It’s impossible to get a full understanding of Rome if you stick just to carbonara and cacio e pepe. The city vibrant immigrant communities and their cuisines are more than worth a detour from the Roman canon and it is not an exaggeration to say that the soulful dishes of Himalaya Palace near Villa Pamphilj got me through lockdown. There is incredible Ethiopian and Eritrean food at Enqutatash on the Via Prenestina. Sinosteria in Viale Marconi does ace Chinese regional cuisine and has a very good wine list. Visit Janta Fast Food for cafeteria-style northern Indian dishes and Kiko for sushi. Dumpling Bar serves…dumplings! Neighborhood Restaurant serves excellent Filipino food in Prati with a focus on Kapampangan dishes. Korean restaurant I-gio in Trastevere is delightful and opens at 6PM for early dining, while Gainn near the Termini station does satisfying classics. Roy Caceres’ Carnal does good tacos and arepas in Prati and El Maíz nearby does nice arepas and empanadas with lots of gluten free options. In the spice desert that is Rome, Tuk Tuk does Thai dishes that will scratch an itch but they shy away from heat for their Roman audience.
I get a lot of emails and DMs asking where to buy tools for fresh pasta. The answer is Antica Aguzzeria del Cavallo in Bologna. Rome doesn’t have much of a fresh pasta culture. But for all sorts of pizza equipment and other Italian kitchen utensils, hit up Kitchen and Peroni.
Day Trips from Roma
Honestly, it’s a lot, but you could pop down to Naples for some pastry, coffee, and a pizza at Pizzeria Da Attilio and be back in Rome in 6 hours. Roma-Napoli is 1 hour 10 minutes on the high speed train, so highly doable. If you prefer company, I could take you down there on a tour!
Another favorite destination for the day is Tivoli. It takes a bit of finessing to get to Villa Adriana and Villa D’Este on public transport, but Villa D’Este is easily accessible from the train station and close to La Sibilla for lunch. A bit further afield, Iotto in Campagnao di Roma and Sora Maria and Archangelo in Olevano Romano do really delicious Roman and Laziale things.
A super fun day trip is an excursion to the Tuscia for some food and archeology with my incredible guide Maria Vicari. Another is a vineyard visit with Maurizio Di Franco. Contact us for details!
Roberta Pezzella, one of the greatest bakers on the planet, opened a bakery called PezZ de Pane in Frosinone in 2021. This city in southern Lazio is often overlooked (honestly, most of the region is and it’s awesome so that’s a shame) but it’s so worth a trip to visit Roberta and her bakery. The breads and pastries area incredible and unless she is deep into panettone or colomba season, she makes pizza alla pala, too. It’s a 30-minute fast train ride to Frosinone from Rome, then book a taxi with Annaslisa to pick you up at the train station and take you to the bakery in the città alta (+393336839628).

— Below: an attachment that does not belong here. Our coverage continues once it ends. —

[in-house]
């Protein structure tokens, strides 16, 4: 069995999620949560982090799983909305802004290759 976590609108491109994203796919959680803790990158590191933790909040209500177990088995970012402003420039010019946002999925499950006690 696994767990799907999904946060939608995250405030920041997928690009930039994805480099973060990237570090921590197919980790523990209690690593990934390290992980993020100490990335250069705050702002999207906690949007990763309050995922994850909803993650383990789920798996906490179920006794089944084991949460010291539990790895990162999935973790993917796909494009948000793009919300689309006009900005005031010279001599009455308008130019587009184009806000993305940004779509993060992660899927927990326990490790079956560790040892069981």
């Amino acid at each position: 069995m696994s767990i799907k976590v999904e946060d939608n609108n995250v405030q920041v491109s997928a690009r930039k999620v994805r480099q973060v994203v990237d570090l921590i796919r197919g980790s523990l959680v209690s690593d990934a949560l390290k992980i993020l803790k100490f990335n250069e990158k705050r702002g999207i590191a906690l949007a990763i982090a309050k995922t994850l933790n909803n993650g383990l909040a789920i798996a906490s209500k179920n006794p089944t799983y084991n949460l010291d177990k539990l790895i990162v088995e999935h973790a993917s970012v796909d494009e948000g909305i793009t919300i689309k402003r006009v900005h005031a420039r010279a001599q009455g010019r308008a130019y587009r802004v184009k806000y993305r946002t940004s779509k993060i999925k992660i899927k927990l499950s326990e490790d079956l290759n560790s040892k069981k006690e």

Finally, I wrote about a 4-day road trip from Rome to Naples for Conde Nast Traveler, which you can read here.
You Tube Series & Television Programs
Back in the day I teamed up with my super talented friend Kat Tan Conte to create YouTube videos documenting neighborhoods and Roman food themes. You can find the videos over on my You Tube channel. Or check out my Emmy-nominated TV series “Katie Parla’s Rome” (2020) and “Katie Parla’s Roman Kitchen” (2021-2022).
Join me or one of my guides for a tour, wine tasting, cocktail seminar, cooking class, or virtual class! We focus on food culture, history, archeology and cooking. Reach out for deets!
Guides for Various Publications
The 38 Essential Restaurants in Rome (Eater)
A New Roman Restaurant With a Young Chef Celebrates the Classics (NYT)
Where to Eat and Drink in San Lorenzo (Bon Appetit)
Centocelle is the Coolest Neighborhood in Rome (Eater)
How to Eat Your Way Through Rome in 24 Perfect Hours (Eater)
The New Wave of Roman Pizza (Eater)
Best Pizza in Rome (Condé Nast Traveler)
Rome’s Disappearing Dishes (Saveur)
Rome City Guide (The Infatuation)
5 Under the Radar Spots (Vogue)
Travel Guide: Rome (Saveur)
The Pinnacle of Pasta: The Top 9 Plates of Pasta in Rome (Bon Appetit)
Katie Parla’s Guide to Rome (Imbibe)
City Guide: Rome (PUNCH)
Where to Eat, Drink, and Sleep in Rome (Bon Appetit)
Roman Holiday (Imbibe)
Street Food Guide: How to Eat Cheap in Rome (Eater)
Ask an Expert: Katie Parla (AFAR)
“Supplì Size Me: A Look At Rome’s Rice Ball Revolution” (Epicurious)
“Saturday Night in Rome” (PUNCH)
10 Ways to Enjoy Rome on a Budget (The Guardian)
Unmissable Spring Foods in Rome (The Local)
Rome’s New Take on Pizza (The Guardian)